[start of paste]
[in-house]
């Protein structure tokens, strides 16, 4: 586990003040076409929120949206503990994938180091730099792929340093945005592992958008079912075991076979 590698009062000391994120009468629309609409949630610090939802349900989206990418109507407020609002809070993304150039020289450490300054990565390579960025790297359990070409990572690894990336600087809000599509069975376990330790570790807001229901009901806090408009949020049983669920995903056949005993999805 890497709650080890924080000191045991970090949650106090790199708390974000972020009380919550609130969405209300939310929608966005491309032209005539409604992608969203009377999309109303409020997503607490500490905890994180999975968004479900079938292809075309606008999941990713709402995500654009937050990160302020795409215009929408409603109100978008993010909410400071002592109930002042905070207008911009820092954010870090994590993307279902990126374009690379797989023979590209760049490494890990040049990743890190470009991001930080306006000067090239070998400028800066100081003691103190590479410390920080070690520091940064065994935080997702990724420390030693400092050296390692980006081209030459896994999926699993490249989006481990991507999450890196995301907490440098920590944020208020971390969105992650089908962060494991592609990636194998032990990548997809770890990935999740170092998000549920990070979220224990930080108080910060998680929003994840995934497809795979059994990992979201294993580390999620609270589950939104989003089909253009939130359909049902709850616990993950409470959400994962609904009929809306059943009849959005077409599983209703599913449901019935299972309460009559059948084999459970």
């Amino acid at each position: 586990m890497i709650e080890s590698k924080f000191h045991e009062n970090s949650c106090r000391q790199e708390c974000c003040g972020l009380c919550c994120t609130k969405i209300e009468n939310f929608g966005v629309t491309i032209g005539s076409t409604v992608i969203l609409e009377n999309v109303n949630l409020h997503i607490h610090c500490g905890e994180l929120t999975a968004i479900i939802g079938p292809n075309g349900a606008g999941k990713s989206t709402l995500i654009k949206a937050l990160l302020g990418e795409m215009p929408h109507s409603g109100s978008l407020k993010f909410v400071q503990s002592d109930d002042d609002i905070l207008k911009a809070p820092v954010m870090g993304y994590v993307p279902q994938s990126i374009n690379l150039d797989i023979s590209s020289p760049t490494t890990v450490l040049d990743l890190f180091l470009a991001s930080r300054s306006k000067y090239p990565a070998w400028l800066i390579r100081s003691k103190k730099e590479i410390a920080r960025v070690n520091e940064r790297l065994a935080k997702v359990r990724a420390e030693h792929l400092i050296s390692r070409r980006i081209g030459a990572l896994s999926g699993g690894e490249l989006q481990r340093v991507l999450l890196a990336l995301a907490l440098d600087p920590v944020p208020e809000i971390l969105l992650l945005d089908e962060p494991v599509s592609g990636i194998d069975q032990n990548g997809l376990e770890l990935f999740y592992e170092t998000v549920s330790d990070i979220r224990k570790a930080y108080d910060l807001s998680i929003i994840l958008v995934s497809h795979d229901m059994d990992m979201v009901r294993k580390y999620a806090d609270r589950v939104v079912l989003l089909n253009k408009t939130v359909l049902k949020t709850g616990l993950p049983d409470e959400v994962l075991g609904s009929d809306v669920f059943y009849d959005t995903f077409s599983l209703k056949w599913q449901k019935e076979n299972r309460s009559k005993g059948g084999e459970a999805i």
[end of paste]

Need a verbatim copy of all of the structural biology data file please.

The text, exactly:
[in-house]
């Protein structure tokens, strides 16, 4: 586990003040076409929120949206503990994938180091730099792929340093945005592992958008079912075991076979 590698009062000391994120009468629309609409949630610090939802349900989206990418109507407020609002809070993304150039020289450490300054990565390579960025790297359990070409990572690894990336600087809000599509069975376990330790570790807001229901009901806090408009949020049983669920995903056949005993999805 890497709650080890924080000191045991970090949650106090790199708390974000972020009380919550609130969405209300939310929608966005491309032209005539409604992608969203009377999309109303409020997503607490500490905890994180999975968004479900079938292809075309606008999941990713709402995500654009937050990160302020795409215009929408409603109100978008993010909410400071002592109930002042905070207008911009820092954010870090994590993307279902990126374009690379797989023979590209760049490494890990040049990743890190470009991001930080306006000067090239070998400028800066100081003691103190590479410390920080070690520091940064065994935080997702990724420390030693400092050296390692980006081209030459896994999926699993490249989006481990991507999450890196995301907490440098920590944020208020971390969105992650089908962060494991592609990636194998032990990548997809770890990935999740170092998000549920990070979220224990930080108080910060998680929003994840995934497809795979059994990992979201294993580390999620609270589950939104989003089909253009939130359909049902709850616990993950409470959400994962609904009929809306059943009849959005077409599983209703599913449901019935299972309460009559059948084999459970």
């Amino acid at each position: 586990m890497i709650e080890s590698k924080f000191h045991e009062n970090s949650c106090r000391q790199e708390c974000c003040g972020l009380c919550c994120t609130k969405i209300e009468n939310f929608g966005v629309t491309i032209g005539s076409t409604v992608i969203l609409e009377n999309v109303n949630l409020h997503i607490h610090c500490g905890e994180l929120t999975a968004i479900i939802g079938p292809n075309g349900a606008g999941k990713s989206t709402l995500i654009k949206a937050l990160l302020g990418e795409m215009p929408h109507s409603g109100s978008l407020k993010f909410v400071q503990s002592d109930d002042d609002i905070l207008k911009a809070p820092v954010m870090g993304y994590v993307p279902q994938s990126i374009n690379l150039d797989i023979s590209s020289p760049t490494t890990v450490l040049d990743l890190f180091l470009a991001s930080r300054s306006k000067y090239p990565a070998w400028l800066i390579r100081s003691k103190k730099e590479i410390a920080r960025v070690n520091e940064r790297l065994a935080k997702v359990r990724a420390e030693h792929l400092i050296s390692r070409r980006i081209g030459a990572l896994s999926g699993g690894e490249l989006q481990r340093v991507l999450l890196a990336l995301a907490l440098d600087p920590v944020p208020e809000i971390l969105l992650l945005d089908e962060p494991v599509s592609g990636i194998d069975q032990n990548g997809l376990e770890l990935f999740y592992e170092t998000v549920s330790d990070i979220r224990k570790a930080y108080d910060l807001s998680i929003i994840l958008v995934s497809h795979d229901m059994d990992m979201v009901r294993k580390y999620a806090d609270r589950v939104v079912l989003l089909n253009k408009t939130v359909l049902k949020t709850g616990l993950p049983d409470e959400v994962l075991g609904s009929d809306v669920f059943y009849d959005t995903f077409s599983l209703k056949w599913q449901k019935e076979n299972r309460s009559k005993g059948g084999e459970a999805i």